FW: To what extent are you seeing increased regulation and stronger enforcement across Africa, in an effort to fight fraud and corruption?
Haley: We do see increased regulation here and there. Kenya’s anti-corruption law, which came into force in 2017, and includes provisions mandating certain measures to prevent bribery, as well as reporting obligations, is particularly noteworthy. But, with some exceptions, the question across the continent has been, and will continue to be, whether the political will and resources are there to support principled and sustained enforcement efforts. I say ‘principled’ because we have to be mindful that anti-corruption laws can be weaponised in a corrupt manner to punish political rivals or outgoing regimes. There is the potential for a sea-change in enforcement with matters like the State Capture investigation, but, by and large, we have yet to see the types of enforcement actions by African law enforcement authorities that have the potential to have a major deterrent effect.
Essop: Foreign direct investment (FDI) into Africa in recent years has prompted African countries to adopt Organisation for Economic Co-operation and Development (OECD) and UN Global Compact-based local laws and regulations to combat fraud and corruption. However, in most countries across Africa a lack of strong, consistent enforcement has led to the fight against fraud and corruption being handicapped in some instances. Nevertheless, some African countries such as South Africa have active and mobilised civil organisations which help expose fraud and corruption and compel the government to take action against those involved in such misconduct.
Asuquo: To date, the efforts of regulatory agencies in fighting crime have yielded little gains as much more is still required of them. Blatant cases of fraud and corruption must be investigated swiftly in order to curb the trend of corrupt practices within the continent. However, with increasing regulation across Africa, it is expected that policies will be implemented in order to further sanitise the economy.
FW: How are companies responding? Are concerted efforts being made to adapt policies and procedures to drive greater awareness, heighten internal controls, encourage whistleblowing and generally improve prevention of fraud and corruption?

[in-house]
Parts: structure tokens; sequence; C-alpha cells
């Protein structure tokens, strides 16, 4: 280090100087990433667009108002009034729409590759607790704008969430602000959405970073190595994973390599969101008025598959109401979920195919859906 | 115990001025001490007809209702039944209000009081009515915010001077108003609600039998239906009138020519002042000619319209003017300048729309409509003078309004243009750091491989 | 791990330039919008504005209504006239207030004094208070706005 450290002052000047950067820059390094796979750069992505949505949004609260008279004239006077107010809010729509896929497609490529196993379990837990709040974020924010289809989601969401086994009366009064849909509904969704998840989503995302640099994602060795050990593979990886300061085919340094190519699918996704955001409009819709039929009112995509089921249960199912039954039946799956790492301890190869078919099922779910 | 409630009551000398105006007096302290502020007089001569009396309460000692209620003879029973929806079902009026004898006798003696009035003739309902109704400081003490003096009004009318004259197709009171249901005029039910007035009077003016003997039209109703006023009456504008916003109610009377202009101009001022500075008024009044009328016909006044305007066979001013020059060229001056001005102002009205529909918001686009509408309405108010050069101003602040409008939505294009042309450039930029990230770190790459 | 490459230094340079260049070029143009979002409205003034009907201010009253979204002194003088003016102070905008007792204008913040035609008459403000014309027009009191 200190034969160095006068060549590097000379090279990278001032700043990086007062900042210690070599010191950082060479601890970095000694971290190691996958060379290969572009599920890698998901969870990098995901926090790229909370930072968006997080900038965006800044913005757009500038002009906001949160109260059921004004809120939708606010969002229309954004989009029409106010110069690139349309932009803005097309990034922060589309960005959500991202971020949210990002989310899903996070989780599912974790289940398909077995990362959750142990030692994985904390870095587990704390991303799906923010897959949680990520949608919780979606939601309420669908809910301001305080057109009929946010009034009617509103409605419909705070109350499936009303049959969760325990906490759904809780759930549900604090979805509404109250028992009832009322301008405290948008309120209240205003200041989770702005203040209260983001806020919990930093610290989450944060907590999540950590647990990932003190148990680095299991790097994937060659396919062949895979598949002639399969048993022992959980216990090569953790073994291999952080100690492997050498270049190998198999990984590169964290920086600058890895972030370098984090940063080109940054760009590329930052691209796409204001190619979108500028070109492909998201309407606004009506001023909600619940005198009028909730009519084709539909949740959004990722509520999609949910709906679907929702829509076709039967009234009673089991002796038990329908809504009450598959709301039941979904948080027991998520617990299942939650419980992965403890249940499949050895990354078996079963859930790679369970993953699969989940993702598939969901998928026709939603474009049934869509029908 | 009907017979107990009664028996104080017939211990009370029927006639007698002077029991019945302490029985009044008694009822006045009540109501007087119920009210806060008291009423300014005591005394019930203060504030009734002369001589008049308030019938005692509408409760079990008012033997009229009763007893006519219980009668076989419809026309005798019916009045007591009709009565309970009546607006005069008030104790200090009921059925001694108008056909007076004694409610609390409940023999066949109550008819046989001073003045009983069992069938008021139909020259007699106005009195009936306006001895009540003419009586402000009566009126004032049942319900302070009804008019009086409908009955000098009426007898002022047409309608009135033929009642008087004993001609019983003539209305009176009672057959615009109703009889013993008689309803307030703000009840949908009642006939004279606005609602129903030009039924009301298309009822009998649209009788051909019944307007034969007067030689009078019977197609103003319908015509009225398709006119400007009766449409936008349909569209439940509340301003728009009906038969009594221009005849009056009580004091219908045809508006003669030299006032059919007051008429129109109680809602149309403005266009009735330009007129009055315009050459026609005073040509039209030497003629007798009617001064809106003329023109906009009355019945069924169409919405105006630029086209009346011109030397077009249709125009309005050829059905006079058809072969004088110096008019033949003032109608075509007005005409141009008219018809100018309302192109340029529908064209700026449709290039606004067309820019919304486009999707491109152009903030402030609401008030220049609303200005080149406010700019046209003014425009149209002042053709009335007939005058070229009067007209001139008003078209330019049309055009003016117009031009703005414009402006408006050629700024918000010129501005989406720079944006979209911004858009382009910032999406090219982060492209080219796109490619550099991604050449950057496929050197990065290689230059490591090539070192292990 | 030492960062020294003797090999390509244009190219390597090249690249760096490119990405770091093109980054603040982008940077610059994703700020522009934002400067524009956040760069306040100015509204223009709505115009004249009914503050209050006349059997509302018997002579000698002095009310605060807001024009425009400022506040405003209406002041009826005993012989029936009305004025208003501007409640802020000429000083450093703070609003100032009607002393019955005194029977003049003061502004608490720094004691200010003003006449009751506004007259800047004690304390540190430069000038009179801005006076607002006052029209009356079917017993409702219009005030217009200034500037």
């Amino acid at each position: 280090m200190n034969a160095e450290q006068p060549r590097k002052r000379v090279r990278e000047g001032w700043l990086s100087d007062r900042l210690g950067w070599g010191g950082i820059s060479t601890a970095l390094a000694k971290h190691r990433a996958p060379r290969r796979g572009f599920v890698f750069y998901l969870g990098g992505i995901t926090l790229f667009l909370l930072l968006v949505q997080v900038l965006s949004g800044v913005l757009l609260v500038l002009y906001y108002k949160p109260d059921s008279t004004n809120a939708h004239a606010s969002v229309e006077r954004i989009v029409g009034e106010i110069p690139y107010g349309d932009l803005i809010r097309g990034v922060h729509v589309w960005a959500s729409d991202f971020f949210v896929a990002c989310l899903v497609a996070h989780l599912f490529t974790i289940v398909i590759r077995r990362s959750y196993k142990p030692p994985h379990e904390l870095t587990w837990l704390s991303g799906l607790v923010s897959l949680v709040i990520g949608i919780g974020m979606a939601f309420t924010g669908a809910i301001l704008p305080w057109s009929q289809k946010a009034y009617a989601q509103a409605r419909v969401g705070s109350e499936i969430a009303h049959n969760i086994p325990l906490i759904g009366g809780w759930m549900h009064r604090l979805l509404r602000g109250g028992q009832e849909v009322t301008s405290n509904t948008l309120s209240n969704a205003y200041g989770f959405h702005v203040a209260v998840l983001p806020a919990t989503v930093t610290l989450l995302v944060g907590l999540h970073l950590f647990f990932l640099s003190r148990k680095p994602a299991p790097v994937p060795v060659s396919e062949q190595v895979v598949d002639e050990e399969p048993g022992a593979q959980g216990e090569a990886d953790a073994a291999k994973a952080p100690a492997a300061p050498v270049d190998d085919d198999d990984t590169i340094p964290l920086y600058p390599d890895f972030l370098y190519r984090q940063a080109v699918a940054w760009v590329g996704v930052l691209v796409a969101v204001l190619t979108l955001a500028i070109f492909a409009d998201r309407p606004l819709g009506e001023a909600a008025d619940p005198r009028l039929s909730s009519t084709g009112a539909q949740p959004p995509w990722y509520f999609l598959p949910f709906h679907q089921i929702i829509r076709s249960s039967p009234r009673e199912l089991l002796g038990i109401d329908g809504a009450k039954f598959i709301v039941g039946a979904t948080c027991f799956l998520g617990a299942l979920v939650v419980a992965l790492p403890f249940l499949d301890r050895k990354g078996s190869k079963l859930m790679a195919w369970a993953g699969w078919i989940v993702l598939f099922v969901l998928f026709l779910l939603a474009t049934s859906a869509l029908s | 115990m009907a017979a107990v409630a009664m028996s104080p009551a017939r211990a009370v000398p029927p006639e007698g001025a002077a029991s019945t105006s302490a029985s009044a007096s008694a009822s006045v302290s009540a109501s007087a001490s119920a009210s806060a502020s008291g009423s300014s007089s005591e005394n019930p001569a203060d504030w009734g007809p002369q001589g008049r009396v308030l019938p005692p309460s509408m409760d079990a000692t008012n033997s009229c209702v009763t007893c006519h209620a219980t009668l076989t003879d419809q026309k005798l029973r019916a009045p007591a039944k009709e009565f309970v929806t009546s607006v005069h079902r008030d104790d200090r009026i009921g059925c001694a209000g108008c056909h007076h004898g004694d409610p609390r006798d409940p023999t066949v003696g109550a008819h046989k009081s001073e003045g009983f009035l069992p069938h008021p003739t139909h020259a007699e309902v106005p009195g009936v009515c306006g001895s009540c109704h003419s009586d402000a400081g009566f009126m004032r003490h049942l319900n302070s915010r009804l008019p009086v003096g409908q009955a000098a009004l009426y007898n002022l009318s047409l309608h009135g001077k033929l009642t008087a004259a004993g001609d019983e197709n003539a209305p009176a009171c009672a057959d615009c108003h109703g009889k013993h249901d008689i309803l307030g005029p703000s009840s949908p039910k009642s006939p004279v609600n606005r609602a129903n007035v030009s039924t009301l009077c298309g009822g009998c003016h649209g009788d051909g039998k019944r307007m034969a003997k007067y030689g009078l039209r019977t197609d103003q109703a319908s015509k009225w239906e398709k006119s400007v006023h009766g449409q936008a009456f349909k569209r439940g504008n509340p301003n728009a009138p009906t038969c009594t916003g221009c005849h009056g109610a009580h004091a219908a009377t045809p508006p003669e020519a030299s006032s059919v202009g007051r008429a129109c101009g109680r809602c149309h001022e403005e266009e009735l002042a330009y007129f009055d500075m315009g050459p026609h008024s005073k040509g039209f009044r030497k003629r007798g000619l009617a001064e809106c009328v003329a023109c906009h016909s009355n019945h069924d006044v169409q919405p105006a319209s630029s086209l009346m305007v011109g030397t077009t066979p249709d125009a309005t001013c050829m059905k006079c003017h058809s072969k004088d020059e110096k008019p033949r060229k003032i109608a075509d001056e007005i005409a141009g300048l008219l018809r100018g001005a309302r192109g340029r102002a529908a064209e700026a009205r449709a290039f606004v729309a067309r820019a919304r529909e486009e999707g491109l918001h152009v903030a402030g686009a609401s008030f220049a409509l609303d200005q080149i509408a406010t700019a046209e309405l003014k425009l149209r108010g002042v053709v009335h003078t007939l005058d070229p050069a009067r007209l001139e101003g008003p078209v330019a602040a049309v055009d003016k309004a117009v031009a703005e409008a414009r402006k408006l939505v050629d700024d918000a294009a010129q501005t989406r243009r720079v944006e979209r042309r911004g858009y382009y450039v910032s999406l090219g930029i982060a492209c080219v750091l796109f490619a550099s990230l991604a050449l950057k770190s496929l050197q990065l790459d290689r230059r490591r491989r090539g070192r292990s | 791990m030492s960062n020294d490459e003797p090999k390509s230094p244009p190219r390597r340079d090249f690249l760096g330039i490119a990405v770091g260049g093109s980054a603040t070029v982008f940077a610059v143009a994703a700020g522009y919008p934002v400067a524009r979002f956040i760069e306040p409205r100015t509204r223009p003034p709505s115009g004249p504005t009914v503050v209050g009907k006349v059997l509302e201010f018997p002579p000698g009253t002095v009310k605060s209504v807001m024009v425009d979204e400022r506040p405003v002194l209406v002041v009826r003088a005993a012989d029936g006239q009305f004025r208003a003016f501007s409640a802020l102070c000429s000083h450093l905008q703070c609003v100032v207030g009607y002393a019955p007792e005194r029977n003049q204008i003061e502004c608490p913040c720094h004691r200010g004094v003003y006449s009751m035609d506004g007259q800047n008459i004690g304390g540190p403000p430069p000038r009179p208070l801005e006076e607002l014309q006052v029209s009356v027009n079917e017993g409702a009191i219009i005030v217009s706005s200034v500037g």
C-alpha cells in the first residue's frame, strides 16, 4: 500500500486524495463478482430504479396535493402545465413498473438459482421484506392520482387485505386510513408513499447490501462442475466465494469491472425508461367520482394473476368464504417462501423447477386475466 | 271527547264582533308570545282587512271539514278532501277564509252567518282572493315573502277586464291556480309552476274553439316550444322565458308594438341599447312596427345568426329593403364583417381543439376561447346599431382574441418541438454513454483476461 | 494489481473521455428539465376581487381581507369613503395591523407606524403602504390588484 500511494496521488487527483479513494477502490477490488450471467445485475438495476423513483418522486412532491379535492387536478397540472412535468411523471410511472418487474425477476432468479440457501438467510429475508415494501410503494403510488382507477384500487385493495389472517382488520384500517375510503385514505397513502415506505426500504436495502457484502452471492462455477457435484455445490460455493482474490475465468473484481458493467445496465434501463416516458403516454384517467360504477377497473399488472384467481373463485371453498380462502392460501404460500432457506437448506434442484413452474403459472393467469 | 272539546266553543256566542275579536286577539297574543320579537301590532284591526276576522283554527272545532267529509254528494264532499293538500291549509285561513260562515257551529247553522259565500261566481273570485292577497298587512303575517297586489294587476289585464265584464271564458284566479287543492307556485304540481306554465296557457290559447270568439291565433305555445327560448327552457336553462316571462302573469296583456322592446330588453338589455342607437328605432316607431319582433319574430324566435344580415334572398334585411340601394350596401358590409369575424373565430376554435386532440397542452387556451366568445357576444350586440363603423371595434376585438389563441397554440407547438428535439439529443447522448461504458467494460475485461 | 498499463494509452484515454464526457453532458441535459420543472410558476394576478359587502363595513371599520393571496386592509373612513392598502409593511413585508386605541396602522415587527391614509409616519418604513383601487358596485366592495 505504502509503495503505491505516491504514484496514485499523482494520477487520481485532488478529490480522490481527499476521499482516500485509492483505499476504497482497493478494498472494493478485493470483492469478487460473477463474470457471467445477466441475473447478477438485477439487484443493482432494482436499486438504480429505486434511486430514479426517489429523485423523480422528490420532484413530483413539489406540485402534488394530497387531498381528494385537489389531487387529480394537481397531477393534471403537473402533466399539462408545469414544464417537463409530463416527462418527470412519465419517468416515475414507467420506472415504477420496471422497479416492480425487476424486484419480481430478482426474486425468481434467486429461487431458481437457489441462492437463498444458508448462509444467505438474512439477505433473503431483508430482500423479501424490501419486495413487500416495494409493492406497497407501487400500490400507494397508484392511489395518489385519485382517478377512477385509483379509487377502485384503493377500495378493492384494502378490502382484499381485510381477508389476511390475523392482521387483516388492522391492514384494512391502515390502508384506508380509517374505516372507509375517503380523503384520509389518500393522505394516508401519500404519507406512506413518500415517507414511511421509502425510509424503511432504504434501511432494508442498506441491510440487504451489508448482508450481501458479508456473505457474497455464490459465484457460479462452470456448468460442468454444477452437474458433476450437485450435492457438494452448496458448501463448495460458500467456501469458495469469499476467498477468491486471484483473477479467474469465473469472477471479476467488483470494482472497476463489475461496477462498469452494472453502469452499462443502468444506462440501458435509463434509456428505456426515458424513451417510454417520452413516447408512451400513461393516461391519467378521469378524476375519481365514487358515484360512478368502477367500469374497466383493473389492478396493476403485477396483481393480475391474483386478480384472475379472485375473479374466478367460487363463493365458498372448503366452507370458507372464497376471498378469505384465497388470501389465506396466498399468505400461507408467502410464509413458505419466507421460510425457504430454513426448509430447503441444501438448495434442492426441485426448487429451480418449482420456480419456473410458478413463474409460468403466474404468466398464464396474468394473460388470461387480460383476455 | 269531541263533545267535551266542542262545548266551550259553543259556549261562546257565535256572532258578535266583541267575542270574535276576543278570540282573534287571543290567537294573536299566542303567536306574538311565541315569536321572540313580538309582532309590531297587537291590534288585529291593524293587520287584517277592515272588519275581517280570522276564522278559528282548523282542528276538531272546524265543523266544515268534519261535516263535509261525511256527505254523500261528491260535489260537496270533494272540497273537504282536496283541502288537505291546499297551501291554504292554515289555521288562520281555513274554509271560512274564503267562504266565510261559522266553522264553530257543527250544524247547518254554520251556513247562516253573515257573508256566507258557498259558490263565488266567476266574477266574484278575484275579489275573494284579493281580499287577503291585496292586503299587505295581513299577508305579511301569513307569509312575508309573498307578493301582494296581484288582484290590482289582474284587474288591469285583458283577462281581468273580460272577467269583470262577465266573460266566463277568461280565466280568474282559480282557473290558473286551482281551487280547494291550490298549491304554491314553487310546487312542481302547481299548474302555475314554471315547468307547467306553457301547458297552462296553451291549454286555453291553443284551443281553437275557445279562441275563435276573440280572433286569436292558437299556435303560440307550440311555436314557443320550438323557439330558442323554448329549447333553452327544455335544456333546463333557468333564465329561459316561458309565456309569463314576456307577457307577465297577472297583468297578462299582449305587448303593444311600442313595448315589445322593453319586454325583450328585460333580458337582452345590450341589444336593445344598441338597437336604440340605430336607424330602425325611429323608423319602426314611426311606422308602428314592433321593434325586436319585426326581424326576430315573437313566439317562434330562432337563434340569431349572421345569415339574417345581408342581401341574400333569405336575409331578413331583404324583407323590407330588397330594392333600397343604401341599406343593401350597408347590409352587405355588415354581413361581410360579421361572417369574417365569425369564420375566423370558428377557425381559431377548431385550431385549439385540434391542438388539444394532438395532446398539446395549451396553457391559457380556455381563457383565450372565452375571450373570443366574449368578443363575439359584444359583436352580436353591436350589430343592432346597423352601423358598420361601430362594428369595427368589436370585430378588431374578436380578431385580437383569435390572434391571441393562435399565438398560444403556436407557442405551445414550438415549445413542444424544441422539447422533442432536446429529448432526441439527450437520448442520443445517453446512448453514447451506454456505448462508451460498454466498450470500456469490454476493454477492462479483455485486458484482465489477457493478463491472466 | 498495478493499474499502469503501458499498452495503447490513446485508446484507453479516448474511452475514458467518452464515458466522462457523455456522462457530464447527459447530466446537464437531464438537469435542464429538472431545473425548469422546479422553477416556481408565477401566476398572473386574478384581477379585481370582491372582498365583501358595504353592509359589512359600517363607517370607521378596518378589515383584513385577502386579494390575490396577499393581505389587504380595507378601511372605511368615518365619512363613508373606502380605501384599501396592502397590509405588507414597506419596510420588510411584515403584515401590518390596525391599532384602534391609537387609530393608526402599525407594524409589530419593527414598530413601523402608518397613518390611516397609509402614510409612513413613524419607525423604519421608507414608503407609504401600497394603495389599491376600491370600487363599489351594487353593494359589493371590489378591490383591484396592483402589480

Essop: From a corporate perspective, there are an increasing number of medium to large size organisations operating in Africa which have business relationships or dual listings in the US and Europe and which also play a pivotal role in raising awareness among African governments of the importance of the fight against fraud and corruption and how its success is non-negotiable. Internally, such corporates are investing in codes of conduct and awareness training for their employees. Increased investment in technology and analytics has also resulted in stronger internal controls which has led to an increase in the number of whistleblower programmes active across Africa, which has encouraged employees to come forward to raise their concerns without fear of retaliation. According to the PwC ‘Global Economic Crime and Fraud Survey 2018’, 64 percent of South African respondents monitor whistleblower lines as a means of ensuring the effectiveness of their compliance and governance programmes compared to 51 percent across the rest of Africa – a 9 percent increase since 2016. In addition, the ‘tone from the top’ has substantially contributed to the increased prevention and detection of fraud and corruption.
Asuquo: Some companies are putting measures in place to proactively respond to fraud and corruption, including increasing the perception of detection and incorporating stricter internal controls over areas where it may become prevalent, such as financial reporting. Some companies have embraced ethical corporate governance policies that reduce incidences of management override of controls, and require due diligence to be carried out on any prospective business venture. Increasing the perception of detection creates a greater awareness for the consequences of fraud and corrupt practices and encourages whistleblowers to volunteer helpful information anonymously.